In August 1984 the Sex Discrimination Act (SDA) came into effect. A remarkable, if not unique aspect of this law is that twenty years on, its passage has been marked around the nation by forums and celebrations. From my personal participation in these events, I note that the SDA is widely regarded as a successful piece of law reform, a legal instrument that has maintained its relevance. Not many laws of the Commonwealth parliament during its century of existence have provoked, two decades later, such a level of recognition and support. Why does the SDA retain its efficacy and its high standing among activist women? Perhaps these outcomes are to be explained by the clarity and relevance of its political objectives, rather than by its legal character.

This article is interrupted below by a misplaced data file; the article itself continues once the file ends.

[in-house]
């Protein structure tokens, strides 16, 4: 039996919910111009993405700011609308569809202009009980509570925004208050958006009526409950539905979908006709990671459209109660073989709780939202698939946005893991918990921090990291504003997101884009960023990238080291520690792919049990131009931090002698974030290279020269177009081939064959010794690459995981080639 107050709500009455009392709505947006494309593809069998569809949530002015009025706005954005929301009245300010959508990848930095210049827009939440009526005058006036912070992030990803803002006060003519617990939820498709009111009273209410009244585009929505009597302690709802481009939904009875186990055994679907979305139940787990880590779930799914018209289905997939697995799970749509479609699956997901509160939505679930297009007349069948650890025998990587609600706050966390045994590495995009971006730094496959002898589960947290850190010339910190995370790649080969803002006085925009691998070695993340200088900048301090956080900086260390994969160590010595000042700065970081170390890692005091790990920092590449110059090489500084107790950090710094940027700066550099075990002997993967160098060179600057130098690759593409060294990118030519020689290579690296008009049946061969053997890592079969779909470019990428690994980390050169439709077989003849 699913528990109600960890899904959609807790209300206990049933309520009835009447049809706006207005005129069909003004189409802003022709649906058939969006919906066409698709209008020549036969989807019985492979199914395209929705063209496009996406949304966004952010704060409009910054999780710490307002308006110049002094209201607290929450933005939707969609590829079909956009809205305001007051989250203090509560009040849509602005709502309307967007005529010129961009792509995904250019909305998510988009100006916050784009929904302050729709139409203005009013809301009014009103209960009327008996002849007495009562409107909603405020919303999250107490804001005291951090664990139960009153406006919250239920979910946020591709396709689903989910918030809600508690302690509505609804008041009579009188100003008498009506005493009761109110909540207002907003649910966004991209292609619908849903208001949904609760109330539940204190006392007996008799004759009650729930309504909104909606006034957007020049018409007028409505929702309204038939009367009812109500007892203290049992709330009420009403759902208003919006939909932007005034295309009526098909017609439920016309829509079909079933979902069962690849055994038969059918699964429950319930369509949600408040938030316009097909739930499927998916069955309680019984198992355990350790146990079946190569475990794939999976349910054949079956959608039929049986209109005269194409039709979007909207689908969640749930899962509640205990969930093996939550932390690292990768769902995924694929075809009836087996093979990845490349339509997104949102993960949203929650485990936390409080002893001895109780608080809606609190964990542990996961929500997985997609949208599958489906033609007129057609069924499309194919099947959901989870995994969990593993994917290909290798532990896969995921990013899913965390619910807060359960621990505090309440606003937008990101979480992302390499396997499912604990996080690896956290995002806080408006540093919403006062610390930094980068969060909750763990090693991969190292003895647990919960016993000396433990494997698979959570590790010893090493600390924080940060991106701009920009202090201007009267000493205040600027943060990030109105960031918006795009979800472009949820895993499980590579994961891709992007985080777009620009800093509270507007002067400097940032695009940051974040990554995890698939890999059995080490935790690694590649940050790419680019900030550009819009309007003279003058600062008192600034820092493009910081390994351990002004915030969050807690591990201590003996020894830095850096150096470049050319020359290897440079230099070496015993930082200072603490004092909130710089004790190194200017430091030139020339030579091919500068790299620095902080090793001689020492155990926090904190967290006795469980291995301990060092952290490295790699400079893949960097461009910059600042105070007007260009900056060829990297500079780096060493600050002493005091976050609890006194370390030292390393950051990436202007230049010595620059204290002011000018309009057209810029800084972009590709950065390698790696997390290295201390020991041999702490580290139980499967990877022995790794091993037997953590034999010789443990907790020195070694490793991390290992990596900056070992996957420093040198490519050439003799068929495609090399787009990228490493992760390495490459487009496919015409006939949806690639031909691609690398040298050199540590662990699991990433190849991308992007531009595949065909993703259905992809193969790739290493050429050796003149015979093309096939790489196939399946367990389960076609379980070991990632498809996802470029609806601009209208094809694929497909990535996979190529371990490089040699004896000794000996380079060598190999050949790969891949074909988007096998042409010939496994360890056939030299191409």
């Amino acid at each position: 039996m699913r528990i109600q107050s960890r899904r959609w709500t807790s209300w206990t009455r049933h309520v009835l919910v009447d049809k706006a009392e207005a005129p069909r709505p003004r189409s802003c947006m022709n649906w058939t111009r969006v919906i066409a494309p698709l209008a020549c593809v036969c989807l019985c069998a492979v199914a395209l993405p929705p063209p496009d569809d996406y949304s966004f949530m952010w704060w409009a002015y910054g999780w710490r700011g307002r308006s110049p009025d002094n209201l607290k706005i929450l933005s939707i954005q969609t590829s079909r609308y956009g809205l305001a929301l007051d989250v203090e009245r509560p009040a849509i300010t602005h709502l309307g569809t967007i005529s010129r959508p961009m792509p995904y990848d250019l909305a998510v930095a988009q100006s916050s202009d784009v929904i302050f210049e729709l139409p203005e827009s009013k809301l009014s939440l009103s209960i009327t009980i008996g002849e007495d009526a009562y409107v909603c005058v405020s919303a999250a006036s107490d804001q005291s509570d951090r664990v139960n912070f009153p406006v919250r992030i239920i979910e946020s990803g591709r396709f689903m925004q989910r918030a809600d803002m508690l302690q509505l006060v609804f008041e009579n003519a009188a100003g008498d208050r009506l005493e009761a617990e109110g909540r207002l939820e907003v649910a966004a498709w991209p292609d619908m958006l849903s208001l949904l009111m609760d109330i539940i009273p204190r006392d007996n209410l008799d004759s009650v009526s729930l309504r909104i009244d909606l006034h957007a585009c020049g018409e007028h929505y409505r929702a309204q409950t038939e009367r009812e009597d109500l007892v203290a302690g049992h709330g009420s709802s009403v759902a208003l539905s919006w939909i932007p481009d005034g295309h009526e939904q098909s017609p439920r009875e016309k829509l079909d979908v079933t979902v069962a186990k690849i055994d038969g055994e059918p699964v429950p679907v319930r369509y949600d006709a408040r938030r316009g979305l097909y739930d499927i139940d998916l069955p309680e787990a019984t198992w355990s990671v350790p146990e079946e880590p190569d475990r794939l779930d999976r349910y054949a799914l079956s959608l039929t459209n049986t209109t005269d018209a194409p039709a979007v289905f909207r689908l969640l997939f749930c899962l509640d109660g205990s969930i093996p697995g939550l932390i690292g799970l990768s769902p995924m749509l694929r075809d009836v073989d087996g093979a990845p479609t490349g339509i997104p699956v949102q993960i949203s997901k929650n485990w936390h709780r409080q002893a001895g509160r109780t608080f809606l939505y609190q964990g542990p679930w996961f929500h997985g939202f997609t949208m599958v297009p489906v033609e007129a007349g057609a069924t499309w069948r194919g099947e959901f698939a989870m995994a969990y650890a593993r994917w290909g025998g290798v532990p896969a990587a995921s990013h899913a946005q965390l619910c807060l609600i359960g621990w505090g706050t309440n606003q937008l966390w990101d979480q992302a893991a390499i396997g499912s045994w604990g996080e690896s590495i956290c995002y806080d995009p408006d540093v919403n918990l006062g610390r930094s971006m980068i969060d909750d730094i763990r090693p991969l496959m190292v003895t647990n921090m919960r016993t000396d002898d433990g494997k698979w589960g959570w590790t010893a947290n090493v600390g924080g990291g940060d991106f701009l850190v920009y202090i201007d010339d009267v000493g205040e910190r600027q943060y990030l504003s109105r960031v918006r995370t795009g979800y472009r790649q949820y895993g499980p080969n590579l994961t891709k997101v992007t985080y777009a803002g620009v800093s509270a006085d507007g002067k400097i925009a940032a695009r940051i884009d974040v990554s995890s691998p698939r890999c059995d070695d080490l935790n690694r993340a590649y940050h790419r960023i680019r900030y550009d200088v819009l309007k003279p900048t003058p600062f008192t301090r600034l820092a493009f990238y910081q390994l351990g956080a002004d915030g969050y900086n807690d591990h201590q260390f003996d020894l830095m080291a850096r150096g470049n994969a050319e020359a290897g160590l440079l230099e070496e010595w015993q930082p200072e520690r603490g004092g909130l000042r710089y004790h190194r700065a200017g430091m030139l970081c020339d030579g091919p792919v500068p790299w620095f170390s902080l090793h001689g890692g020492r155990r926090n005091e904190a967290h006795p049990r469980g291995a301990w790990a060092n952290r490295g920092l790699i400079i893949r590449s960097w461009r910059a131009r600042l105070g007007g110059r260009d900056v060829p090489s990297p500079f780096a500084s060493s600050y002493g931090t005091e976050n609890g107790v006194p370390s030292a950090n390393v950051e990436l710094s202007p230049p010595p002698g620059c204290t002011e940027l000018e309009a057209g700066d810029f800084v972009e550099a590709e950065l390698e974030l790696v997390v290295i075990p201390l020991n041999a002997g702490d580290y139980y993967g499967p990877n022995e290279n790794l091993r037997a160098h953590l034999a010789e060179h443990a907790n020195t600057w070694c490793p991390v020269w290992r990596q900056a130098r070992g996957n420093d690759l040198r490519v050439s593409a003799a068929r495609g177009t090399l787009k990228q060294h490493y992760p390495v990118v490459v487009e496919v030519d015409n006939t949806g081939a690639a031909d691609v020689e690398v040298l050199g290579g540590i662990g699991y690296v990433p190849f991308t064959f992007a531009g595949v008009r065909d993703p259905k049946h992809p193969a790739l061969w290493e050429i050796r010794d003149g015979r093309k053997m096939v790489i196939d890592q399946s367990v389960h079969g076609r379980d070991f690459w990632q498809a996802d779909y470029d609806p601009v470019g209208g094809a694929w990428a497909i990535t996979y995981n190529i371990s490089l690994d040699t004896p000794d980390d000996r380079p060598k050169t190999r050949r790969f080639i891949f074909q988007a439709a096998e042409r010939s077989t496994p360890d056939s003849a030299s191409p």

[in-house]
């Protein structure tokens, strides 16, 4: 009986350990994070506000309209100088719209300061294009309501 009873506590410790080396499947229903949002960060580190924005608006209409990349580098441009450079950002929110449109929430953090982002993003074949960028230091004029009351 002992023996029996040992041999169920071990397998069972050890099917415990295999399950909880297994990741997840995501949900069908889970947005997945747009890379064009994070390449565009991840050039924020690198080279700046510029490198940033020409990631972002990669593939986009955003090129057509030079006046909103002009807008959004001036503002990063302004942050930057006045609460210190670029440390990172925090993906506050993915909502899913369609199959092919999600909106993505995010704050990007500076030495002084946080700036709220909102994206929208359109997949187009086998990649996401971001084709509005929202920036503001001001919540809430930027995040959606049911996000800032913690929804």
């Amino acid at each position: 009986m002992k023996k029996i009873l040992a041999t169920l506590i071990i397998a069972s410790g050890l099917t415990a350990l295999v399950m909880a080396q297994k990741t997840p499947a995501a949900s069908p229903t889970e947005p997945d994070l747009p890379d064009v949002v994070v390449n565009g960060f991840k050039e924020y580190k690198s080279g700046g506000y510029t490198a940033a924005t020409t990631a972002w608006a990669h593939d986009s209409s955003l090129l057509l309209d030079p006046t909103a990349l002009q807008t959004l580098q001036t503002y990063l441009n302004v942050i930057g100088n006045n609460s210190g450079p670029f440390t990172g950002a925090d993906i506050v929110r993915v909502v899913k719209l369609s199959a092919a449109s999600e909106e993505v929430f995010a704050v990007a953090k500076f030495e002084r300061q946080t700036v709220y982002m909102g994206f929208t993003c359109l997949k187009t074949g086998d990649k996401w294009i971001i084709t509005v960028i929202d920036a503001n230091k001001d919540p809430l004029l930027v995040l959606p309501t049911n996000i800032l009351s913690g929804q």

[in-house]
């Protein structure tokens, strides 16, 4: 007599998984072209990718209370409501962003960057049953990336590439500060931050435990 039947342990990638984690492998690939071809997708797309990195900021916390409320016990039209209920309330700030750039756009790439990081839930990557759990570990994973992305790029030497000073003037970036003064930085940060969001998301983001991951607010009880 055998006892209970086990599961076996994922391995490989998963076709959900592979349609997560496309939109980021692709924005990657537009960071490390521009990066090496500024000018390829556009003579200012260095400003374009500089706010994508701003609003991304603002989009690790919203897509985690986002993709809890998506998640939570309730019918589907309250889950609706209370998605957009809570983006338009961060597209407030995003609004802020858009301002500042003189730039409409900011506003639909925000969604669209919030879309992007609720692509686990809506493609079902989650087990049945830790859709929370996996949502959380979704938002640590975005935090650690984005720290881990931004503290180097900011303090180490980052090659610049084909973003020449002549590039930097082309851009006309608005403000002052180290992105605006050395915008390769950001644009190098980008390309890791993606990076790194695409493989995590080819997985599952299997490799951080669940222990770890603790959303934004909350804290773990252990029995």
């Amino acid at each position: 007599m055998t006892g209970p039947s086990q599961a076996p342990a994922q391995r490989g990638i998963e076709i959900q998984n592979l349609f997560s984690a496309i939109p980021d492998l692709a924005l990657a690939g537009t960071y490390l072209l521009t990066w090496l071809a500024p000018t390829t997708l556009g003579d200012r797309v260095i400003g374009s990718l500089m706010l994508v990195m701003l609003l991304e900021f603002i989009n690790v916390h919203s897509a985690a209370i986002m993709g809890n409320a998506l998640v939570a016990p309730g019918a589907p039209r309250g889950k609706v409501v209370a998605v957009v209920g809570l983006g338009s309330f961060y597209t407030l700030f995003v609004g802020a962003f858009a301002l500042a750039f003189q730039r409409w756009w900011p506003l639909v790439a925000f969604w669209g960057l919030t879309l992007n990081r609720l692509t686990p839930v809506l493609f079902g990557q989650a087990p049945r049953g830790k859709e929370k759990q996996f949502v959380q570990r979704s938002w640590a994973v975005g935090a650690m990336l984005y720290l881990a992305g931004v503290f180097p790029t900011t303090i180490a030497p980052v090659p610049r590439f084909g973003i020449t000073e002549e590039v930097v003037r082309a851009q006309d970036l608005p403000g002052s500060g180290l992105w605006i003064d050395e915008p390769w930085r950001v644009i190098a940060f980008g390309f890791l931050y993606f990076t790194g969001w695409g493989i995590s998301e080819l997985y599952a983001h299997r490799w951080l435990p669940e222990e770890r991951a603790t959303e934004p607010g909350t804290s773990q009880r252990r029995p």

On 2 June 1983, on behalf of the Hawke government I introduced into the Senate a bill for an act to make illegal discrimination on the grounds of sex, marital status or pregnancy. The Bill also outlawed sexual harassment in the workplace, the first time in Australia such protection had been legislated. Its coverage extended to all areas of employment, education and services. There was little in the Bill that was entirely new. Several states, NSW, Victoria and South Australia already had sex discrimination legislation in place. The Commonwealth Bill built on state provisions, extended coverage and included the new prohibitions on sexual harassment. To make the Bill as strong and extensive as possible, the Government relied in constitutional terms on the Corporations power and the External Affairs power. In preparation for the use of the latter power the Hawke Government had ratified the United Nations Convention on the Elimination of all forms of Discrimination Against Women.